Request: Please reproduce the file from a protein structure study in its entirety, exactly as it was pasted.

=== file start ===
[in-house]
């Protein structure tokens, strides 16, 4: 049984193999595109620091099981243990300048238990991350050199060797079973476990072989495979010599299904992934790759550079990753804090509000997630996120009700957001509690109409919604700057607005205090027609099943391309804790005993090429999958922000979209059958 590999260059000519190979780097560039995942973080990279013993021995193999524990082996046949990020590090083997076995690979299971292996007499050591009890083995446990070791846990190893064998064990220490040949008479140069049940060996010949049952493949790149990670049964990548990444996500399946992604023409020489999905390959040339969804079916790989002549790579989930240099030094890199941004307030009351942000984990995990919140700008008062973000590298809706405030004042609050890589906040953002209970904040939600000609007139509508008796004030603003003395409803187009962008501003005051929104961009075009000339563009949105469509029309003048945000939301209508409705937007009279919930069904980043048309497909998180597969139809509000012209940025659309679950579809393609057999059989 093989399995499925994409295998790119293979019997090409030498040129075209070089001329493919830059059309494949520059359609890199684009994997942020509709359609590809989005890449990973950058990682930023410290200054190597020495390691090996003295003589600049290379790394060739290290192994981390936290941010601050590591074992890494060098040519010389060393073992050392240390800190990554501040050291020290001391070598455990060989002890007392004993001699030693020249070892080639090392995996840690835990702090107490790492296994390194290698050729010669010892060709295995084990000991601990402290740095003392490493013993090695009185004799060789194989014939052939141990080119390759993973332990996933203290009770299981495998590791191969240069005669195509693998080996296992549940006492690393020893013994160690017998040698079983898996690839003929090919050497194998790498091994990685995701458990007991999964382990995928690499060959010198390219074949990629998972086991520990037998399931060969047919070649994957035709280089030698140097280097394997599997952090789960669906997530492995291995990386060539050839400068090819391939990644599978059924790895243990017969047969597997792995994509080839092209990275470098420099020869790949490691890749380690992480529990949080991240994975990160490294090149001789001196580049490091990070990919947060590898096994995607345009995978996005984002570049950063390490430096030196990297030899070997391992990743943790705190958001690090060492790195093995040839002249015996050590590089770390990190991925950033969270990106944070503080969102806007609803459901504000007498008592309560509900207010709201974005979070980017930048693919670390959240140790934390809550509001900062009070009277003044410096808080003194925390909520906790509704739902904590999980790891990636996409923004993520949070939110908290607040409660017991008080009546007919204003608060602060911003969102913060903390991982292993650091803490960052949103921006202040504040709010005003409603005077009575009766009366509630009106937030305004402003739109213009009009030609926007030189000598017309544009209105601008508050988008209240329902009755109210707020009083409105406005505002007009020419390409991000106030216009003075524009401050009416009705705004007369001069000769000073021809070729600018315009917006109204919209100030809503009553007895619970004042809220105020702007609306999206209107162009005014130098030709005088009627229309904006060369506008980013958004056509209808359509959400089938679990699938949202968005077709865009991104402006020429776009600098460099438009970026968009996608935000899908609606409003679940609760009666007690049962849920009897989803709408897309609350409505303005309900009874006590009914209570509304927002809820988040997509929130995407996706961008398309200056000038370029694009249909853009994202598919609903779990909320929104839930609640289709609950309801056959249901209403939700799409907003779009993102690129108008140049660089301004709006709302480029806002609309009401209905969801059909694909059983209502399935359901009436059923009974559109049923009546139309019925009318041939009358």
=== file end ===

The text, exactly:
[in-house]
């Protein structure tokens, strides 16, 4: 049984193999595109620091099981243990300048238990991350050199060797079973476990072989495979010599299904992934790759550079990753804090509000997630996120009700957001509690109409919604700057607005205090027609099943391309804790005993090429999958922000979209059958 590999260059000519190979780097560039995942973080990279013993021995193999524990082996046949990020590090083997076995690979299971292996007499050591009890083995446990070791846990190893064998064990220490040949008479140069049940060996010949049952493949790149990670049964990548990444996500399946992604023409020489999905390959040339969804079916790989002549790579989930240099030094890199941004307030009351942000984990995990919140700008008062973000590298809706405030004042609050890589906040953002209970904040939600000609007139509508008796004030603003003395409803187009962008501003005051929104961009075009000339563009949105469509029309003048945000939301209508409705937007009279919930069904980043048309497909998180597969139809509000012209940025659309679950579809393609057999059989 093989399995499925994409295998790119293979019997090409030498040129075209070089001329493919830059059309494949520059359609890199684009994997942020509709359609590809989005890449990973950058990682930023410290200054190597020495390691090996003295003589600049290379790394060739290290192994981390936290941010601050590591074992890494060098040519010389060393073992050392240390800190990554501040050291020290001391070598455990060989002890007392004993001699030693020249070892080639090392995996840690835990702090107490790492296994390194290698050729010669010892060709295995084990000991601990402290740095003392490493013993090695009185004799060789194989014939052939141990080119390759993973332990996933203290009770299981495998590791191969240069005669195509693998080996296992549940006492690393020893013994160690017998040698079983898996690839003929090919050497194998790498091994990685995701458990007991999964382990995928690499060959010198390219074949990629998972086991520990037998399931060969047919070649994957035709280089030698140097280097394997599997952090789960669906997530492995291995990386060539050839400068090819391939990644599978059924790895243990017969047969597997792995994509080839092209990275470098420099020869790949490691890749380690992480529990949080991240994975990160490294090149001789001196580049490091990070990919947060590898096994995607345009995978996005984002570049950063390490430096030196990297030899070997391992990743943790705190958001690090060492790195093995040839002249015996050590590089770390990190991925950033969270990106944070503080969102806007609803459901504000007498008592309560509900207010709201974005979070980017930048693919670390959240140790934390809550509001900062009070009277003044410096808080003194925390909520906790509704739902904590999980790891990636996409923004993520949070939110908290607040409660017991008080009546007919204003608060602060911003969102913060903390991982292993650091803490960052949103921006202040504040709010005003409603005077009575009766009366509630009106937030305004402003739109213009009009030609926007030189000598017309544009209105601008508050988008209240329902009755109210707020009083409105406005505002007009020419390409991000106030216009003075524009401050009416009705705004007369001069000769000073021809070729600018315009917006109204919209100030809503009553007895619970004042809220105020702007609306999206209107162009005014130098030709005088009627229309904006060369506008980013958004056509209808359509959400089938679990699938949202968005077709865009991104402006020429776009600098460099438009970026968009996608935000899908609606409003679940609760009666007690049962849920009897989803709408897309609350409505303005309900009874006590009914209570509304927002809820988040997509929130995407996706961008398309200056000038370029694009249909853009994202598919609903779990909320929104839930609640289709609950309801056959249901209403939700799409907003779009993102690129108008140049660089301004709006709302480029806002609309009401209905969801059909694909059983209502399935359901009436059923009974559109049923009546139309019925009318041939009358």